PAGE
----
true  only when running under VMS; Perl respects the case-sensitivity
       of OSs like Unix.)

       We’ve tried to minimize the dependence of Perl library modules on Unix
       syntax, but you may find that some of these, as well as some scripts
       written for Unix systems, will require that you use Unix syntax, since
       they will assume that ’/’ is the directory separator, etc.  If you find
       instances of this in the Perl distribution itself, please let us know,
       so we can try to work around them.

       Wildcard expansion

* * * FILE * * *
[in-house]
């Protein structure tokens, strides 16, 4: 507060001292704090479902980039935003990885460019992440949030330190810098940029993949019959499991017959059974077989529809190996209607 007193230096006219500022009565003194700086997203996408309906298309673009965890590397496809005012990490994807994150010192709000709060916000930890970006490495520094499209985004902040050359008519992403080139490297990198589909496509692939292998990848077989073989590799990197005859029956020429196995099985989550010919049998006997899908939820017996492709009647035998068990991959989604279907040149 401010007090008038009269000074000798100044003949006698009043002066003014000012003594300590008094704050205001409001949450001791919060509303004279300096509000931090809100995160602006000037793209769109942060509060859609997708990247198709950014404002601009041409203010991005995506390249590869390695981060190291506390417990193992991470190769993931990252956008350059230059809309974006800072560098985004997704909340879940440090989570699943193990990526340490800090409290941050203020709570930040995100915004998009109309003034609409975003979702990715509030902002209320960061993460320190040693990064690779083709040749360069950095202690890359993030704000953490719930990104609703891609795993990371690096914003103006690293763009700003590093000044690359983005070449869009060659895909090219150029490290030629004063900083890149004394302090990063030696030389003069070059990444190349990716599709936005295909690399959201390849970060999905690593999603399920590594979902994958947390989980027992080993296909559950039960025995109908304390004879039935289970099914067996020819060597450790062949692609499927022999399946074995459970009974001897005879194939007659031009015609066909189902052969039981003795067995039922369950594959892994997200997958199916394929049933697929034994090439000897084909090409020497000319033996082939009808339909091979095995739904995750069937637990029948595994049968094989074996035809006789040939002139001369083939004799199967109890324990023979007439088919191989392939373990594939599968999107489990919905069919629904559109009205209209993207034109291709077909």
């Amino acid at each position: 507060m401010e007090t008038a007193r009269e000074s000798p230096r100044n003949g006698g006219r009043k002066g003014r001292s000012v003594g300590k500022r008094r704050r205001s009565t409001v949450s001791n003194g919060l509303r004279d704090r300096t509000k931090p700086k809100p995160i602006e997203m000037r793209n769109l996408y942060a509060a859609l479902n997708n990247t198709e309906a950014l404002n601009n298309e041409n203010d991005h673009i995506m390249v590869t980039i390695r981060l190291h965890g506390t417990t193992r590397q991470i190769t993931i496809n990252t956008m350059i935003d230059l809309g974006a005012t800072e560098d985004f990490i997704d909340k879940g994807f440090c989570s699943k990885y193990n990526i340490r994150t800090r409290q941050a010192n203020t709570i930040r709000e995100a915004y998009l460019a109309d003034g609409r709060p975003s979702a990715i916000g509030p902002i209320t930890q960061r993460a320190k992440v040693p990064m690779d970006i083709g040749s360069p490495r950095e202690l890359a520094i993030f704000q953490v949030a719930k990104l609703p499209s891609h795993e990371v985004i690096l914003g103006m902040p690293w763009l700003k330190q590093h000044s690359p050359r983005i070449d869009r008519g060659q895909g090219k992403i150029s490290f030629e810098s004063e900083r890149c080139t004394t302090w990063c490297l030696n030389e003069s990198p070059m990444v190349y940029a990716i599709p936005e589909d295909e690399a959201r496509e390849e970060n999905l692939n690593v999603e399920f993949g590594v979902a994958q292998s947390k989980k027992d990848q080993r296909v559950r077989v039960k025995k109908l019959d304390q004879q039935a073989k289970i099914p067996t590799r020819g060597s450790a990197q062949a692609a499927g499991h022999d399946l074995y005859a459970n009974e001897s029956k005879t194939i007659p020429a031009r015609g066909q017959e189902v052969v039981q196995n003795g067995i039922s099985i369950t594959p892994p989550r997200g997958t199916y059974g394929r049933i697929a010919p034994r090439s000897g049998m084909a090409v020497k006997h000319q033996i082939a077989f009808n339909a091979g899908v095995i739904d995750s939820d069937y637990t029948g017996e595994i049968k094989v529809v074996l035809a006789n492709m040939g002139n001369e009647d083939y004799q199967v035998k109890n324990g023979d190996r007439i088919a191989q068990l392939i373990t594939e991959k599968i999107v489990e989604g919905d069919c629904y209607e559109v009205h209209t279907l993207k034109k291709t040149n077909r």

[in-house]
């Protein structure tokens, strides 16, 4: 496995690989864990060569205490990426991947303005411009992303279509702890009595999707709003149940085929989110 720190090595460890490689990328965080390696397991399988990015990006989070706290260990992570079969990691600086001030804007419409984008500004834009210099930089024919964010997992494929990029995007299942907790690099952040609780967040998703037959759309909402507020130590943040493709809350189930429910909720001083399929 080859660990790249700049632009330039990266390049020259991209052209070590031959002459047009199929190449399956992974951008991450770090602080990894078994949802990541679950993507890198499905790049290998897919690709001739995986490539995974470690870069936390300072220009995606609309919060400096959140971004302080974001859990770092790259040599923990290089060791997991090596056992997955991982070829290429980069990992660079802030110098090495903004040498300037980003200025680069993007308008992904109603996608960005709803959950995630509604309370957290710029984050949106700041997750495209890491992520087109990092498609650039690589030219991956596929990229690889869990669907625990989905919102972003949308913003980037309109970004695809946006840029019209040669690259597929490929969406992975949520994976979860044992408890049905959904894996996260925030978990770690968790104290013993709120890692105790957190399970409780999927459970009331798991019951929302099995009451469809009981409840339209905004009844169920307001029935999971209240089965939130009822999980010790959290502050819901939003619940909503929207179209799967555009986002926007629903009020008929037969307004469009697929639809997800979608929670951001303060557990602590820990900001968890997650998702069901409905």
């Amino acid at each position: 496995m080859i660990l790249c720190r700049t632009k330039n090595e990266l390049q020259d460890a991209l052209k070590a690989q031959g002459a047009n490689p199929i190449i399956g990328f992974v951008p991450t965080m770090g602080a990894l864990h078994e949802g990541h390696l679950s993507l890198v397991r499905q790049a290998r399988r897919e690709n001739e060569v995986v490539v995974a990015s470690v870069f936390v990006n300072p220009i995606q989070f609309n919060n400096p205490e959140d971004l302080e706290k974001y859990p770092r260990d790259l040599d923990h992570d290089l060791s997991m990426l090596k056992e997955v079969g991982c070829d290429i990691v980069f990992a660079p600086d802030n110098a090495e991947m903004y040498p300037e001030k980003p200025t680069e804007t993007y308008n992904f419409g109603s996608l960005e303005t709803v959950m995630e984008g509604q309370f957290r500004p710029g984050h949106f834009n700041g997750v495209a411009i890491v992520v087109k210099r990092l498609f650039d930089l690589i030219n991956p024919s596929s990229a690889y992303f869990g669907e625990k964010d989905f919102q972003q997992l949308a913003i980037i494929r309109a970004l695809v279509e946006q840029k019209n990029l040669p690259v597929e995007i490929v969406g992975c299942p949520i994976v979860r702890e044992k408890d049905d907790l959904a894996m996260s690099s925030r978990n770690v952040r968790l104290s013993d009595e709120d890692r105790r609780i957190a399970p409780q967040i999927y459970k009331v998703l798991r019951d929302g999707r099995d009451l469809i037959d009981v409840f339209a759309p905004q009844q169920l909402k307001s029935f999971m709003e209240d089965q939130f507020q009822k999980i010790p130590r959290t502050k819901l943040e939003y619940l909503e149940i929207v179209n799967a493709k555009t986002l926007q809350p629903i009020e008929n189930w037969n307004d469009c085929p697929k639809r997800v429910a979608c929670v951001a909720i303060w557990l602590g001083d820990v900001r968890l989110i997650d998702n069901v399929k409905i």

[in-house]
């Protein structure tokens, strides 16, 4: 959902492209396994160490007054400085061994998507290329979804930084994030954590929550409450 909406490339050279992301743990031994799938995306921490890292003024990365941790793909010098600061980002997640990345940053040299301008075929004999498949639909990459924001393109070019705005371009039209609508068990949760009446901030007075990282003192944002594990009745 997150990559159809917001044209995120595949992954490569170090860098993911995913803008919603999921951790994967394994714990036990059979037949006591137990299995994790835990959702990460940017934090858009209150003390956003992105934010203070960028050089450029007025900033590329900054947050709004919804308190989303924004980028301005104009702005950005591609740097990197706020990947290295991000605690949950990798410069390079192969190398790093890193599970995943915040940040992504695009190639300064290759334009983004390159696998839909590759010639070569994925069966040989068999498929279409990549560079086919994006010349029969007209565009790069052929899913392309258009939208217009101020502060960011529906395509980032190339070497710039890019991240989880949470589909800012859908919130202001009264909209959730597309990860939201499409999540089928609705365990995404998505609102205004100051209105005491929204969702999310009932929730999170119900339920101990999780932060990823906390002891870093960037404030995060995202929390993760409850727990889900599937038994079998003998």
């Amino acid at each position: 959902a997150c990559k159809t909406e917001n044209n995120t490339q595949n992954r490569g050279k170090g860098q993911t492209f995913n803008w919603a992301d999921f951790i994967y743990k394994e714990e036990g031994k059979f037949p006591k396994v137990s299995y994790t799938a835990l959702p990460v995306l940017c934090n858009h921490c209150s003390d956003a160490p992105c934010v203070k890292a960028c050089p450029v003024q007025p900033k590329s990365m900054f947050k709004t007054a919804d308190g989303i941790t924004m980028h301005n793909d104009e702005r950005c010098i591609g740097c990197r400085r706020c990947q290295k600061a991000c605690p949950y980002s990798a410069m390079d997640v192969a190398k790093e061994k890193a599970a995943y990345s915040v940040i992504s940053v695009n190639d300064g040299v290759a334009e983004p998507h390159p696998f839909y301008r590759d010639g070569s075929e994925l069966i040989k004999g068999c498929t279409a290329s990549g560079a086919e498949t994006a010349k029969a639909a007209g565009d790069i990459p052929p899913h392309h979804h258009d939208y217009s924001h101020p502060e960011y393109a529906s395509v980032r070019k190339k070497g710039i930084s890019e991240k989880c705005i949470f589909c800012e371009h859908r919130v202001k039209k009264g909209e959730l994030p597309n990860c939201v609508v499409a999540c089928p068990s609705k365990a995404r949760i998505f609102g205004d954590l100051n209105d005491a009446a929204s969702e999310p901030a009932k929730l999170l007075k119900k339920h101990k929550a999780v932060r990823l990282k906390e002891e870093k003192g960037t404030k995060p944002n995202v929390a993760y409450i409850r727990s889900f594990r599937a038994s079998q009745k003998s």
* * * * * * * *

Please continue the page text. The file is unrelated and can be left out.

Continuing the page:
File specifications containing wildcards are allowed both on the com-
       mand line and within Perl globs (e.g. "<*.c>").  If the wildcard file-
       spec uses VMS syntax, the resultant filespecs will follow VMS syntax;
       if a Unix-style filespec is passed in, Unix-style filespecs will be
       returned.  Similar to the behavior of wildcard globbing for a Unix
       shell, one can escape command line wildcards with double quotation
       marks """ around a perl program command line argument.  However, owing
       to the stripping of """ characters carried out by the C handling of
       argv you will need to escape a construct such as this one (in a direc-
       tory containing the files PERL.C, PERL.EXE, PERL.H, and PERL.OBJ):

           $ perl -e "print join(’ ’,@ARGV)" perl.*
           perl.c perl.exe perl.h perl.obj

       in the following triple quoted manner:

           $ perl -e "print join(’ ’,@ARGV)" """perl.*"""
           perl.*